NO - they don't have to cost a fortune, your cross-overs. You'll only be limited though by your lust for the "perfect components". The more you read here, the more you'll see heated discussions and ginormous opinions regarding how good a particular $50 capacitor (quantity 1!!!) is over some other $75 capacitor.

Anyway... check this out - a very straight forward 3-way, with all the components listed. Note there are a lot of "air core" inductors. They're even easier to build... no core! Just bobbins, wire, and a number-of-turns counter chuck for your electric drill. And formulas. Make 'em yourself. Now go forth, and PRICE OUT all the components - remembering the power dissipation levels for the resistors!

HTML Code:
http://electroschematics.blogspot.com/2012/04/3-way-crossover-speaker-circuit.html
GoatGuy

Last edited by GoatGuy; 30th March 2013 at 02:14 PM.
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Old 30th March 2013, 02:15 PM   #25
GoatGuy is offline GoatGuy  United States
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Try...

3-Way Crossover Speaker Circuit | Electro Schematics

Sorry, bad link code.
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Old 30th March 2013, 07:45 PM   #26
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Quote:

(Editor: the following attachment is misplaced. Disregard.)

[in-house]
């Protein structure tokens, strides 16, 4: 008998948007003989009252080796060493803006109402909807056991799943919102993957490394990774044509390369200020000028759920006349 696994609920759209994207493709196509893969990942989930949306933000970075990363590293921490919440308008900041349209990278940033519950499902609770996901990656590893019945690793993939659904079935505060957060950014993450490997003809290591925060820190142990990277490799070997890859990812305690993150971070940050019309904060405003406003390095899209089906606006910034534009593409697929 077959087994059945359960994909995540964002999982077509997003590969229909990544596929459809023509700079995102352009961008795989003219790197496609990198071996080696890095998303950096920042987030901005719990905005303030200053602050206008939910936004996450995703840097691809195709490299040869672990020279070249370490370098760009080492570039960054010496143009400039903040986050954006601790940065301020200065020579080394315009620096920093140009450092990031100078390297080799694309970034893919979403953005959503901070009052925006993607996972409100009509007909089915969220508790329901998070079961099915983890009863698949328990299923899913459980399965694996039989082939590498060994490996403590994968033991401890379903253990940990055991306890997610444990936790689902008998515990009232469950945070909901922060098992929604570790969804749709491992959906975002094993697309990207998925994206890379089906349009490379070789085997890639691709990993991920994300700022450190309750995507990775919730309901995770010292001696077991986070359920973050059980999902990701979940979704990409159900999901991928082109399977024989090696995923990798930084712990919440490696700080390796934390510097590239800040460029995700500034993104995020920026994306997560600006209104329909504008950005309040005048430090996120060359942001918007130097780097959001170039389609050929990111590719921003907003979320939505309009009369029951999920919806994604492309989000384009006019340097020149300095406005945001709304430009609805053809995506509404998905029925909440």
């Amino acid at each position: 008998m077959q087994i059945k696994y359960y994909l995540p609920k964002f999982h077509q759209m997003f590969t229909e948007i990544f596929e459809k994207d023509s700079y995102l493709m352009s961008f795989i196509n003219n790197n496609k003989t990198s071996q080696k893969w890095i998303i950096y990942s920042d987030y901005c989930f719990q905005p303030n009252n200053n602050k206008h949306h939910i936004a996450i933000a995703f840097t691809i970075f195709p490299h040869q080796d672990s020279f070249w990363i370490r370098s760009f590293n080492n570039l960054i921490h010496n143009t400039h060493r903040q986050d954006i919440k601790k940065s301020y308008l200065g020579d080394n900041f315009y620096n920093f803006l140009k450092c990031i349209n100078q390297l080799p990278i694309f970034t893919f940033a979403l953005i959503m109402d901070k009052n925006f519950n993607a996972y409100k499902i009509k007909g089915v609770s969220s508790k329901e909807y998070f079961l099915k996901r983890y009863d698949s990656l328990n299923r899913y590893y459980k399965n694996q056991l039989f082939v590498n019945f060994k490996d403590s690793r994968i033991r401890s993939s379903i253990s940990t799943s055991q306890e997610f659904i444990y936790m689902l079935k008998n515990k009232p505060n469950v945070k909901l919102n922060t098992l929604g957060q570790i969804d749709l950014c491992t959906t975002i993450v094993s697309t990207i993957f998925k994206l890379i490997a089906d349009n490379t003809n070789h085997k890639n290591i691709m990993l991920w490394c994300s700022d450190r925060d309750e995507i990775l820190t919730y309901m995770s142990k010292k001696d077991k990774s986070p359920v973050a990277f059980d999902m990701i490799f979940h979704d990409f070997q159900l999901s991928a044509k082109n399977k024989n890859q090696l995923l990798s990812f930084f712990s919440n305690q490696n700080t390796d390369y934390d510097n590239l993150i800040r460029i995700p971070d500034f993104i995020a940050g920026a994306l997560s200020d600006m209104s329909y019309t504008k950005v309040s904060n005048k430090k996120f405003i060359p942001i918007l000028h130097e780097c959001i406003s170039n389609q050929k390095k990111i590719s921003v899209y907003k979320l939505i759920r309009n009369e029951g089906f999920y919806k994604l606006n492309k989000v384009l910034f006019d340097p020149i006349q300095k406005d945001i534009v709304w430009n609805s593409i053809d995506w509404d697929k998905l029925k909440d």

Originally Posted by GoatGuy View Post
Thanks for that.
Looking at the schematic, i dont understand why there is an L-pad on all three drivers, i thought that was to compensate for varying sensitivity. In this case why not just have a -4 dB pad on the mids ?
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Old 31st March 2013, 02:24 AM   #27
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Also, im guessing that, even with used equipment, the cost of a decent digital crossover plus X amps kind of makes up for the savings on the filter, no?
Plus having a crossover in the speaker is far more convenient.
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Old 1st April 2013, 06:59 AM   #28
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Originally Posted by GoatGuy View Post
Also, one last thought: You might want to settle on just "bi-amped", but go ahead and have 3 cones per speaker.
(...)
GoatGuy
I like the idea but i'm not sure i get it.
How do you do that? Do you sum the signal coming from the tweeter & mid before you amplify it ?

I am currently looking into the Gainclone as this seems like the best value cheap & simple & small amp there is...or that i can find so far. Maybe tri-amping with these Gainclone thingies won't be so expensive after all.
And maybe i can get them to fit in each speaker so that i don't have to bother with speaker cable as well. My cabinets will probably be quite big/deep so hopefully they accomodate these amps.

Thanks again & sorry for the rookie questions, i feel like i've landed on a different planet.

Last edited by RickDangerous; 1st April 2013 at 07:02 AM.